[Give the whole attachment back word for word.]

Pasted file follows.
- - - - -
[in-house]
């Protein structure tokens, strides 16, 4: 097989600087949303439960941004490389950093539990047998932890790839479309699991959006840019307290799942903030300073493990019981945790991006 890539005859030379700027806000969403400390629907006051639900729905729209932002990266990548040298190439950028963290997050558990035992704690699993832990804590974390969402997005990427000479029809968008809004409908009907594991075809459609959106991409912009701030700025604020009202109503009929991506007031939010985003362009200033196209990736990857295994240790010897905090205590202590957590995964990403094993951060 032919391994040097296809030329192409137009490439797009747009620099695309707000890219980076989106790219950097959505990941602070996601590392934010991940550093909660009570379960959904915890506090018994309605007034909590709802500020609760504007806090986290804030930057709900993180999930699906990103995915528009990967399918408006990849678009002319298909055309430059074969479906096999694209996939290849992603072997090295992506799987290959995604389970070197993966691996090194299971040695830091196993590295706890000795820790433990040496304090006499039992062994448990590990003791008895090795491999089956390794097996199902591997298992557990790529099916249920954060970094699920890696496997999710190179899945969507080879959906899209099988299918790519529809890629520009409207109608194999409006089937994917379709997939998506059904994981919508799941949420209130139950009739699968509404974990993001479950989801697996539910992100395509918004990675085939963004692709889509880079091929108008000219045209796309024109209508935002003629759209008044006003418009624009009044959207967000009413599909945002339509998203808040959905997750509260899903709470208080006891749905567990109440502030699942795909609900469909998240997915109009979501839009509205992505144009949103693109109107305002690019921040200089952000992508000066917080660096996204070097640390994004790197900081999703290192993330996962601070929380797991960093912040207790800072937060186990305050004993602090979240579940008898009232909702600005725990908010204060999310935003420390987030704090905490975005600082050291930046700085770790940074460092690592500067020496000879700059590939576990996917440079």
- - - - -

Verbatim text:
[in-house]
């Protein structure tokens, strides 16, 4: 097989600087949303439960941004490389950093539990047998932890790839479309699991959006840019307290799942903030300073493990019981945790991006 890539005859030379700027806000969403400390629907006051639900729905729209932002990266990548040298190439950028963290997050558990035992704690699993832990804590974390969402997005990427000479029809968008809004409908009907594991075809459609959106991409912009701030700025604020009202109503009929991506007031939010985003362009200033196209990736990857295994240790010897905090205590202590957590995964990403094993951060 032919391994040097296809030329192409137009490439797009747009620099695309707000890219980076989106790219950097959505990941602070996601590392934010991940550093909660009570379960959904915890506090018994309605007034909590709802500020609760504007806090986290804030930057709900993180999930699906990103995915528009990967399918408006990849678009002319298909055309430059074969479906096999694209996939290849992603072997090295992506799987290959995604389970070197993966691996090194299971040695830091196993590295706890000795820790433990040496304090006499039992062994448990590990003791008895090795491999089956390794097996199902591997298992557990790529099916249920954060970094699920890696496997999710190179899945969507080879959906899209099988299918790519529809890629520009409207109608194999409006089937994917379709997939998506059904994981919508799941949420209130139950009739699968509404974990993001479950989801697996539910992100395509918004990675085939963004692709889509880079091929108008000219045209796309024109209508935002003629759209008044006003418009624009009044959207967000009413599909945002339509998203808040959905997750509260899903709470208080006891749905567990109440502030699942795909609900469909998240997915109009979501839009509205992505144009949103693109109107305002690019921040200089952000992508000066917080660096996204070097640390994004790197900081999703290192993330996962601070929380797991960093912040207790800072937060186990305050004993602090979240579940008898009232909702600005725990908010204060999310935003420390987030704090905490975005600082050291930046700085770790940074460092690592500067020496000879700059590939576990996917440079």